I left that position at Menlo College in the summer of 2018, and since then I have been working directly on ways to improve leadership in higher education. In May 2019, I launched my own company, the Center for Higher Education Leadership (now known as Brighter Higher Ed), an online portal for professional development for faculty leaders. My book Immigration in the 21st Century, a textbook for undergraduate students, has been published, and I have other projects coming along that focus on the roots of racism in America.
In fact, I’ve just written a new book, Radical Empathy: Finding a Path to Bridging Racial Divides, in which I explore how the structures that lead to segregation, inequality and injustice impact all of us. I believe the persistence of white supremacy has to do with the fact that many people of color lack empathy for themselves, and while many allies have empathy, they do not take that next step to radical empathy that would lead to the actions needed to create real change.
Practicing radical empathy can provide that change in people’s lives, but I would emphasize the word practicing. Having empathy is different from actually practicing it. The latter requires taking six key steps.
- Being willing to be vulnerable. Allowing ourselves to be vulnerable means looking honestly at the ways that structural racism impacts each of us and how that manifests itself in our daily actions.
- Becoming grounded in who you are. By focusing on the truth of who you are, it is easier to become open to the ways that societal forces impact other people.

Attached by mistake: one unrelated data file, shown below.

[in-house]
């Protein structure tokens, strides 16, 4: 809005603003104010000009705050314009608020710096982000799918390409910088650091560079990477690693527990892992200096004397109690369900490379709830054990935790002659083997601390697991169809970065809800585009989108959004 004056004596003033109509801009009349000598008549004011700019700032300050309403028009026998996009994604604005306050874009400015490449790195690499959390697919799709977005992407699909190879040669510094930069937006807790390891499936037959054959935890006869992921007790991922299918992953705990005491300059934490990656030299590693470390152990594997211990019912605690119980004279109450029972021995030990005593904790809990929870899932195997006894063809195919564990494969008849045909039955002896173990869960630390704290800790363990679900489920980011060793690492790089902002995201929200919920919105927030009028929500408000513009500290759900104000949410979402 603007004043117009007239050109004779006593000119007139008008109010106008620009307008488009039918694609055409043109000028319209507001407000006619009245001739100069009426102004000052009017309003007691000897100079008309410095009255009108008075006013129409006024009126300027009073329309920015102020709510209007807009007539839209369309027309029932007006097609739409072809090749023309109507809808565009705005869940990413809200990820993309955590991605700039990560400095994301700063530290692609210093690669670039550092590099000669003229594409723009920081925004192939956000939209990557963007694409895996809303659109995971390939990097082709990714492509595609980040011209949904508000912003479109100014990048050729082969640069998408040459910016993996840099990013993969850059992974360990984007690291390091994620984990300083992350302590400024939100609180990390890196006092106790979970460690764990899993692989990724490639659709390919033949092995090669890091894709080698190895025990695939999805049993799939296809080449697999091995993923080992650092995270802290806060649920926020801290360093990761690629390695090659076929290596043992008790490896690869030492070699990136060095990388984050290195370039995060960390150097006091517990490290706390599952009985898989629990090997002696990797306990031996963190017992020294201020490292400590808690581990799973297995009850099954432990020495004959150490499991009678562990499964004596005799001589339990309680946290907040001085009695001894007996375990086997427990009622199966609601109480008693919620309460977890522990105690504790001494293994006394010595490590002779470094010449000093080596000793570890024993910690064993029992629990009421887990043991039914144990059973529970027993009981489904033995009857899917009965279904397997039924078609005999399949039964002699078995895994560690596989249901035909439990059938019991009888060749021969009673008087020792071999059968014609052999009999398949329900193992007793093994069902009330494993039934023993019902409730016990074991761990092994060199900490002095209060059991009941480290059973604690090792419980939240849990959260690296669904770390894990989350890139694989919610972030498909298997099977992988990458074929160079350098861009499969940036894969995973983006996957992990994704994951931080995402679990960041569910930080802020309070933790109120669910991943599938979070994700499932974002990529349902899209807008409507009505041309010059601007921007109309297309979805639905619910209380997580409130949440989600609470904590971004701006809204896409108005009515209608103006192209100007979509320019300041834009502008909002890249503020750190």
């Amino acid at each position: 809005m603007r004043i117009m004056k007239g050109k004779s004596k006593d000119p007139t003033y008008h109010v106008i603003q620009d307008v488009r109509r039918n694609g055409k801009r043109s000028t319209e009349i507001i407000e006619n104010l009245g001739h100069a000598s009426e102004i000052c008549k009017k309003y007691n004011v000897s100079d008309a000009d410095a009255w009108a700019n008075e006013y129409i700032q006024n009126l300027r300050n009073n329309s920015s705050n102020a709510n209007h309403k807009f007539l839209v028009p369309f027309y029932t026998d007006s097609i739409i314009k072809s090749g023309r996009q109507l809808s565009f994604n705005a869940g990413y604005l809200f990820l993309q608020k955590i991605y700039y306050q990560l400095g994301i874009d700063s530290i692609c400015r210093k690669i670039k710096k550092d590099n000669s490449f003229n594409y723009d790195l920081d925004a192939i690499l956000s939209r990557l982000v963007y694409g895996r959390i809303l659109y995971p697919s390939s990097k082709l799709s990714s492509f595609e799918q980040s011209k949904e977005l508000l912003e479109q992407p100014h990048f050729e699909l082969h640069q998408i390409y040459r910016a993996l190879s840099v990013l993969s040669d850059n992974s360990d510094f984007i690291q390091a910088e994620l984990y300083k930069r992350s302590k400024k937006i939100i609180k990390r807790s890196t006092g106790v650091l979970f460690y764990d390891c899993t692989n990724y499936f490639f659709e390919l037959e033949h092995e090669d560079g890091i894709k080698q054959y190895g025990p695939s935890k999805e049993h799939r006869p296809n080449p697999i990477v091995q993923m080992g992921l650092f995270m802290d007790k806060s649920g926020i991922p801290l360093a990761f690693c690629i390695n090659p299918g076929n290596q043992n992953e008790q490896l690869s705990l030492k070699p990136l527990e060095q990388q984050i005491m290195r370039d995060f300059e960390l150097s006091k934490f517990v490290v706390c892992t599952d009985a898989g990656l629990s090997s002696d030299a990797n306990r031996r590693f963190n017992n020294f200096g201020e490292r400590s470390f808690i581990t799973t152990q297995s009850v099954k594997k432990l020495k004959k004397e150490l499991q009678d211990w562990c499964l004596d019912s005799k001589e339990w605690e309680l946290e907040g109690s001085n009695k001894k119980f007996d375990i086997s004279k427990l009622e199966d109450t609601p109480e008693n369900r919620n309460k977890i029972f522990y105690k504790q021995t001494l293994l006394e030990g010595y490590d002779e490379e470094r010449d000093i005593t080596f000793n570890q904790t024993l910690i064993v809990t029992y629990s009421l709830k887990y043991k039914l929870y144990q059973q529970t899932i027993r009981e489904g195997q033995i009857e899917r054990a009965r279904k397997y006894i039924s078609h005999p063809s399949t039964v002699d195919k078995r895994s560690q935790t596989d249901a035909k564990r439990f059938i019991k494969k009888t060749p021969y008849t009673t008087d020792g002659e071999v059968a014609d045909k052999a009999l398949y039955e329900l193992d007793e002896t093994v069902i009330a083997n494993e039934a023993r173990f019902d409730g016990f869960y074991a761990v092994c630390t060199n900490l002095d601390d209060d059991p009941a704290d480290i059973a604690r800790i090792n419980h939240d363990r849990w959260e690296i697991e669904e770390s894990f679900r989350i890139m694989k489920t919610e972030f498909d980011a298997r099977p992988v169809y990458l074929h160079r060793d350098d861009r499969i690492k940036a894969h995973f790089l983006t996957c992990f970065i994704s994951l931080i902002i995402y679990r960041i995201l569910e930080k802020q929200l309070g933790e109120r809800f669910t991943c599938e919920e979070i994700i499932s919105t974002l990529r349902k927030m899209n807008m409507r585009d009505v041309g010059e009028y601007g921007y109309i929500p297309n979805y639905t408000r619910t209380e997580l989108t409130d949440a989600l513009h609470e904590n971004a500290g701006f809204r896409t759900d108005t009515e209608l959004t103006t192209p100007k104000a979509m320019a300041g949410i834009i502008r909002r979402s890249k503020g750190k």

- Opening yourself to the experiences of others. In order to have empathy, we need to be willing to consider that others have experiences that are different than our own, and that we must be intentional in trying to understand our differences. It means avoiding making assumptions about people -- and being willing to listen and to learn.
- Practicing empathy. We have to be intentional and work at trying to see things from someone else’s perspective.
- Taking action. What can you specifically do to bridge divides? Start by looking at your own actions, whom you connect with, how you show kindness.
- Creating change and building trust. It can start with small steps, but it is important for leaders to show that they are willing to get out of their comfort zone to create change. Take a hard look at the ways that you can change campus culture to be more open to those who are underrepresented.
As I work with leaders across the country, my goal is to use a variety of resources to teach and help leaders practice radical empathy. Diversity and inclusiveness are the future of higher education, and we need leaders who are willing to learn and use these tools to support the students, faculty and staff in their institutions.